It was hard not to come away from the SEC championship game agreeing with Sankey. The Bulldogs went toe-to-toe with Alabama, a team that hasn’t been challenged all year, but they also lost by 20 at No. 12 LSU in October. Does the committee really want to reward Georgia for its fourth-quarter meltdown? Congratulations, you tried hard.

The Sooners’ lousy defense played its best game in more than a month against Texas, and, yes, it’s hard to think it will have any success stopping Alabama in a 1 vs. 4 playoff matchup.

But the CFP protocol says if two teams are deemed essentially equal the conference title should basically be used as a tiebreaker. The guess here is the committee will go with the loss column and the conference championship and put Oklahoma at 4, citing the Sooners’ historic offense, as it did last week.

Georgia had its chance and blew it.


The SEC championship game might have cost Alabama quarterback Tua Tagovailoa the Heisman Trophy to Oklahoma’s Kyler Murray.

Both players have been brilliant. The best argument for Murray over Tagovailoa was that Oklahoma’s porous defense meant Murray had to deliver in the clutch.

A good game from Tagovailoa against Georgia likely would have sent him to New York City next weekend as the clear Heisman favorite. But Tagovailoa was bad and banged up. He threw two interceptions, was 10 for 25 for 164 yards and couldn’t finish the game because of a leg injury. Murray was great again, passing for 379 yards and three touchdowns against the Longhorns.

Haskins should also be given serious consideration after finishing the season with three straight 400-yard games.

Heisman votes are due Monday. For some reason, some ballots have already been cast, which probably helps Tagovailoa. But on the biggest day of the season, Murray was at his best and Tagovailoa was at his worst.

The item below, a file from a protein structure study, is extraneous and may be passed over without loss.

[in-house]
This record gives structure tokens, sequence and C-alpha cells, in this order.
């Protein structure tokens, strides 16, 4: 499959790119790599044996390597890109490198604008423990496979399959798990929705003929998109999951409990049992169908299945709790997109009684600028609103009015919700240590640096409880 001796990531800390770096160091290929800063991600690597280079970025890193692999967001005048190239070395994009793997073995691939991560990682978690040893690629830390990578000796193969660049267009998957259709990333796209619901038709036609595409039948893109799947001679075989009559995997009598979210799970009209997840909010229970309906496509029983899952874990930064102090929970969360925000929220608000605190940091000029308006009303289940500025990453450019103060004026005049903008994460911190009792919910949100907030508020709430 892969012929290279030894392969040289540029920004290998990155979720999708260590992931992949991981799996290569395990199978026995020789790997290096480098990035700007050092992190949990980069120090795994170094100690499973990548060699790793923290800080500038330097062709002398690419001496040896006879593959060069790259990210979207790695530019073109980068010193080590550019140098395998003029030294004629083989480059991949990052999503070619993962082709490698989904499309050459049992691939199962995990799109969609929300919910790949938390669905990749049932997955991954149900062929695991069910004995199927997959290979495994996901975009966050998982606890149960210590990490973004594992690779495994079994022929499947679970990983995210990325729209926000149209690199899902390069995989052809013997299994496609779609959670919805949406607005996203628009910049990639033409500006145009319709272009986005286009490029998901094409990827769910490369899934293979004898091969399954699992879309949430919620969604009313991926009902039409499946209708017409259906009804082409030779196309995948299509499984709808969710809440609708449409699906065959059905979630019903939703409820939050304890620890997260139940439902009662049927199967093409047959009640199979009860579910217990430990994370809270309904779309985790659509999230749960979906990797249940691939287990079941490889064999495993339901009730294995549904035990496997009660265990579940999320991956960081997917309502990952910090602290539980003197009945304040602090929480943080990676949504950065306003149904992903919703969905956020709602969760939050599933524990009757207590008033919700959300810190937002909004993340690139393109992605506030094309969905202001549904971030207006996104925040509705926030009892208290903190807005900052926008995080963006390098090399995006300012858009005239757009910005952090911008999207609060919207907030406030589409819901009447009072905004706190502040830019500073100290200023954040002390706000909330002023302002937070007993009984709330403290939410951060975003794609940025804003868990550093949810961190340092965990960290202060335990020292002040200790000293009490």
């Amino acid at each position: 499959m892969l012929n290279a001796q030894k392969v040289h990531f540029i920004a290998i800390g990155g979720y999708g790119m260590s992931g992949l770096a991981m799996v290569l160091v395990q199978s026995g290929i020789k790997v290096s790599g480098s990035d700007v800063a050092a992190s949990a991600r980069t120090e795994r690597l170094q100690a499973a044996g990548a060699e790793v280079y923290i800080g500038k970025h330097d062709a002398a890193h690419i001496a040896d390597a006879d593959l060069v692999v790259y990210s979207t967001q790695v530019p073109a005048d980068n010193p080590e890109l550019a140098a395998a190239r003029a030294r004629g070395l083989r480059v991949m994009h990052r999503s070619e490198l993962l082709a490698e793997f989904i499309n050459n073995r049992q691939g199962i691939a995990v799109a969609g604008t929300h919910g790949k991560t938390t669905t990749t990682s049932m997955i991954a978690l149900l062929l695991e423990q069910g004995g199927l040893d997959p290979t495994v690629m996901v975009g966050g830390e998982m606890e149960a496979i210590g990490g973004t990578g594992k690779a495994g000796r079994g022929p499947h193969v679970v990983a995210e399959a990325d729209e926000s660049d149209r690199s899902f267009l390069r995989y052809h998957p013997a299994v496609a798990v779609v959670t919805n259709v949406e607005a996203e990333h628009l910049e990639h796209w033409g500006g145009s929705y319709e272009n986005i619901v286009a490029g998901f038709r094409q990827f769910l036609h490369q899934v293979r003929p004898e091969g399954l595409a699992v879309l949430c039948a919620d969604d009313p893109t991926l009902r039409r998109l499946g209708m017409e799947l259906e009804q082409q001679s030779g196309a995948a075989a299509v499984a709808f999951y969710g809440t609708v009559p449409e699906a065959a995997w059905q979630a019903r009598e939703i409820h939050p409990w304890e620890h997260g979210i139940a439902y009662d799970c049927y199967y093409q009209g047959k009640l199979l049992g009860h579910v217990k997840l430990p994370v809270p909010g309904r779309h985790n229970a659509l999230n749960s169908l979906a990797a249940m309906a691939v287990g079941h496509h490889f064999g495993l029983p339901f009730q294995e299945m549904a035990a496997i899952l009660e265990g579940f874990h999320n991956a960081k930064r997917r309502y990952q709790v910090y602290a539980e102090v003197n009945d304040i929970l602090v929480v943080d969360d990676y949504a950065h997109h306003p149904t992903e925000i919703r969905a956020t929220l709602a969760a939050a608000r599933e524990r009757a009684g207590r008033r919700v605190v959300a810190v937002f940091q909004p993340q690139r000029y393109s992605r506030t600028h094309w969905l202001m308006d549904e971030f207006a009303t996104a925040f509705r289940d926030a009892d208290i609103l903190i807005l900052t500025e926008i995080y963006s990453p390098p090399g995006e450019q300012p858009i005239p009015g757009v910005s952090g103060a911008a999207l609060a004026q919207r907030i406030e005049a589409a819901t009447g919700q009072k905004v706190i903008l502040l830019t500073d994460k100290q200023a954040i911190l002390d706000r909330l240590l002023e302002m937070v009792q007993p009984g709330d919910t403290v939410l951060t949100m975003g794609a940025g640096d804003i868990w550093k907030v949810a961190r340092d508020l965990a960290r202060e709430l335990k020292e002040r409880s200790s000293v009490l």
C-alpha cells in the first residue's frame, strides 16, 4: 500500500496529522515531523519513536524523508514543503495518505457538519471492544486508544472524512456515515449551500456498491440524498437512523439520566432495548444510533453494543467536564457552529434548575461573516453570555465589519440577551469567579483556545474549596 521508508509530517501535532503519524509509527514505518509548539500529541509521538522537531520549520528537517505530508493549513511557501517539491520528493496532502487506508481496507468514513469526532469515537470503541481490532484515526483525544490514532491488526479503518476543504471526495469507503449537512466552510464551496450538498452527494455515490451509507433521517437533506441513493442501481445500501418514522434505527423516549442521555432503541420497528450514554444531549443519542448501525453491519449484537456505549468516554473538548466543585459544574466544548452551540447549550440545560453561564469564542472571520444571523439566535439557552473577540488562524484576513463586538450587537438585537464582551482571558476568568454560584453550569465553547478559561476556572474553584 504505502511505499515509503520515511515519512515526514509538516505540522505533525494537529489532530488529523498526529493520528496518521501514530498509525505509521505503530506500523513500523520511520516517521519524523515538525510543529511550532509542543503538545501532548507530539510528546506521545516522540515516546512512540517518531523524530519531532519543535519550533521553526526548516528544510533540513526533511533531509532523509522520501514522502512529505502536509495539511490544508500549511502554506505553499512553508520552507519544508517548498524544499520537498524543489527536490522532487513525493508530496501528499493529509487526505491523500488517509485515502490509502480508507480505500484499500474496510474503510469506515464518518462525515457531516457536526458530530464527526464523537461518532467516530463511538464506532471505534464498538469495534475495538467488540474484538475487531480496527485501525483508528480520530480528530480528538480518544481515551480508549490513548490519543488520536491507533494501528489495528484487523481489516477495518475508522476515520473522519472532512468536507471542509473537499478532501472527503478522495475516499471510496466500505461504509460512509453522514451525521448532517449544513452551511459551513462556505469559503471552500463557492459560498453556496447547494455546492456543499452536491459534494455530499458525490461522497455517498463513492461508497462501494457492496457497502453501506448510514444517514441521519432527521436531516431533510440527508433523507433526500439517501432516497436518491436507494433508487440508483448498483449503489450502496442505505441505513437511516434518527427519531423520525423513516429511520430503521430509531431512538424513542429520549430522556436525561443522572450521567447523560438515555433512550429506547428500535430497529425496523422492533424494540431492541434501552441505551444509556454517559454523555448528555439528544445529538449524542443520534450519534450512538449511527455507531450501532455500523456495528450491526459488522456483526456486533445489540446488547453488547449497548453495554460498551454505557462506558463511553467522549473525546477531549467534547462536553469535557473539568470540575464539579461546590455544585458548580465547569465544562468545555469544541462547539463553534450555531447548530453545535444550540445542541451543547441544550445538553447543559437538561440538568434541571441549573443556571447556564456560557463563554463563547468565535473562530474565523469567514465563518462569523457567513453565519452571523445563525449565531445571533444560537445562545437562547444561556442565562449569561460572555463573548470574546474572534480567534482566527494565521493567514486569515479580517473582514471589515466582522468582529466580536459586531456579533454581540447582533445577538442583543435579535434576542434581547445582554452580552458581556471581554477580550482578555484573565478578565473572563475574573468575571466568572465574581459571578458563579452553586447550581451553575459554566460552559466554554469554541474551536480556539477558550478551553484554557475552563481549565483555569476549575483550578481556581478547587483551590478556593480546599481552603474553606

Without injured star quarterback McKenzie Milton, No. 7 UCF rallied from 17 down at halftime to beat Memphis in the American Athletic Conference championship game, extended its winning streak to 25 games and locked up a second straight trip to a major bowl game.

It was a familiar story for the Tigers, who have lost three straight wild and painful games to UCF by a combined 149-126.

One spot in the New Year’s Six bowls is guaranteed to the highest-ranked champion from outside the Power Five. UCF was that team last season, and won the Peach Bowl against Auburn. This season the likely destination is the Fiesta Bowl, maybe to face another SEC team.

UCF fans won’t get the playoff spot they crave, but the New Year’s Six bid comes with a $4 million payoff for the conference to share.


Orange Bowl (semifinal) — No. 1 Alabama vs. No. 4 Oklahoma.

Cotton Bowl (semifinal) — No. 2 Clemson vs. No. 3 Notre Dame.

Rose Bowl — Ohio State vs. Washington.

Sugar Bowl — Georgia vs. Texas.

Fiesta Bowl — UCF vs. LSU.

Peach Bowl — Michigan vs. Florida.


More AP college football: HERE and TWITTER

Contests & Events